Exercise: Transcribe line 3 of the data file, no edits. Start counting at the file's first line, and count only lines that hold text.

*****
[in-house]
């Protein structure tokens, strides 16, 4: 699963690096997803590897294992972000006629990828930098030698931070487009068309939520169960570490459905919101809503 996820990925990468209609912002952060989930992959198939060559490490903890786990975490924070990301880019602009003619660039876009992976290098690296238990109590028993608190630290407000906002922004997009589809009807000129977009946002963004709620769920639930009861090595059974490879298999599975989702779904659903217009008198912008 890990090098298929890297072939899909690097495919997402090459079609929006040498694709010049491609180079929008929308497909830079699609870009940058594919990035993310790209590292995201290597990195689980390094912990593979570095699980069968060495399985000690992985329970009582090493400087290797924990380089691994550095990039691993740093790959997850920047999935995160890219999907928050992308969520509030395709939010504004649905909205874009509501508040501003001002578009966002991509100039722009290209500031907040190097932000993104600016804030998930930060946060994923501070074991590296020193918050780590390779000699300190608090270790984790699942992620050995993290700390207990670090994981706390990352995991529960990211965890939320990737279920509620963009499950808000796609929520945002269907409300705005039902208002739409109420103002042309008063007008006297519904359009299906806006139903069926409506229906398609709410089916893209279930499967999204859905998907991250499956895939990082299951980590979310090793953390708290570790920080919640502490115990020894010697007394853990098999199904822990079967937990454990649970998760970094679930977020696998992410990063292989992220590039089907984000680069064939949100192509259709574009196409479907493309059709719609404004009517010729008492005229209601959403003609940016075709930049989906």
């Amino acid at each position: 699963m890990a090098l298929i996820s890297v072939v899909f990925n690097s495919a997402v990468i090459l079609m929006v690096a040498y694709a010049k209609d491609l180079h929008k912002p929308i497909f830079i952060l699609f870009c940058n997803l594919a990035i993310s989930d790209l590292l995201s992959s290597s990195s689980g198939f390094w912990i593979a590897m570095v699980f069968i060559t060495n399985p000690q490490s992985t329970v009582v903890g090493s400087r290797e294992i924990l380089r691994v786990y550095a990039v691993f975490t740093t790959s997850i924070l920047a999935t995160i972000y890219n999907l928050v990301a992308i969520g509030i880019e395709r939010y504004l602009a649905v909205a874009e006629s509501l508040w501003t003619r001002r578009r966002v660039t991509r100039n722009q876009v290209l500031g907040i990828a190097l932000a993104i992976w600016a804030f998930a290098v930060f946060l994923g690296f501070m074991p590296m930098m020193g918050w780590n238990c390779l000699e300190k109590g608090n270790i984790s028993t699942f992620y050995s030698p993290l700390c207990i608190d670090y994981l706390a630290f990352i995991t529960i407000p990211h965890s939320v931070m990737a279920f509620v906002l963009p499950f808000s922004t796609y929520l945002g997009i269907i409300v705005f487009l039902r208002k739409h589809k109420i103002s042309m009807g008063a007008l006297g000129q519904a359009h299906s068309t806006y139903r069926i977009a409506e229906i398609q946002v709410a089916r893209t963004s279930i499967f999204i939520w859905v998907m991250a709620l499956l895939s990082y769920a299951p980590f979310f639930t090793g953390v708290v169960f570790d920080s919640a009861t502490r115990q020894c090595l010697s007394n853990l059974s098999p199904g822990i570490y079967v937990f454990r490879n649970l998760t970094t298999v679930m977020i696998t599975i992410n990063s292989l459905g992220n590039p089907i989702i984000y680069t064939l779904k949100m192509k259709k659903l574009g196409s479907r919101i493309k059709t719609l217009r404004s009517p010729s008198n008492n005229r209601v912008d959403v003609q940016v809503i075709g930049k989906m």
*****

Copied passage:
């Amino acid at each position: 699963m890990a090098l298929i996820s890297v072939v899909f990925n690097s495919a997402v990468i090459l079609m929006v690096a040498y694709a010049k209609d491609l180079h929008k912002p929308i497909f830079i952060l699609f870009c940058n997803l594919a990035i993310s989930d790209l590292l995201s992959s290597s990195s689980g198939f390094w912990i593979a590897m570095v699980f069968i060559t060495n399985p000690q490490s992985t329970v009582v903890g090493s400087r290797e294992i924990l380089r691994v786990y550095a990039v691993f975490t740093t790959s997850i924070l920047a999935t995160i972000y890219n999907l928050v990301a992308i969520g509030i880019e395709r939010y504004l602009a649905v909205a874009e006629s509501l508040w501003t003619r001002r578009r966002v660039t991509r100039n722009q876009v290209l500031g907040i990828a190097l932000a993104i992976w600016a804030f998930a290098v930060f946060l994923g690296f501070m074991p590296m930098m020193g918050w780590n238990c390779l000699e300190k109590g608090n270790i984790s028993t699942f992620y050995s030698p993290l700390c207990i608190d670090y994981l706390a630290f990352i995991t529960i407000p990211h965890s939320v931070m990737a279920f509620v906002l963009p499950f808000s922004t796609y929520l945002g997009i269907i409300v705005f487009l039902r208002k739409h589809k109420i103002s042309m009807g008063a007008l006297g000129q519904a359009h299906s068309t806006y139903r069926i977009a409506e229906i398609q946002v709410a089916r893209t963004s279930i499967f999204i939520w859905v998907m991250a709620l499956l895939s990082y769920a299951p980590f979310f639930t090793g953390v708290v169960f570790d920080s919640a009861t502490r115990q020894c090595l010697s007394n853990l059974s098999p199904g822990i570490y079967v937990f454990r490879n649970l998760t970094t298999v679930m977020i696998t599975i992410n990063s292989l459905g992220n590039p089907i989702i984000y680069t064939l779904k949100m192509k259709k659903l574009g196409s479907r919101i493309k059709t719609l217009r404004s009517p010729s008198n008492n005229r209601v912008d959403v003609q940016v809503i075709g930049k989906m």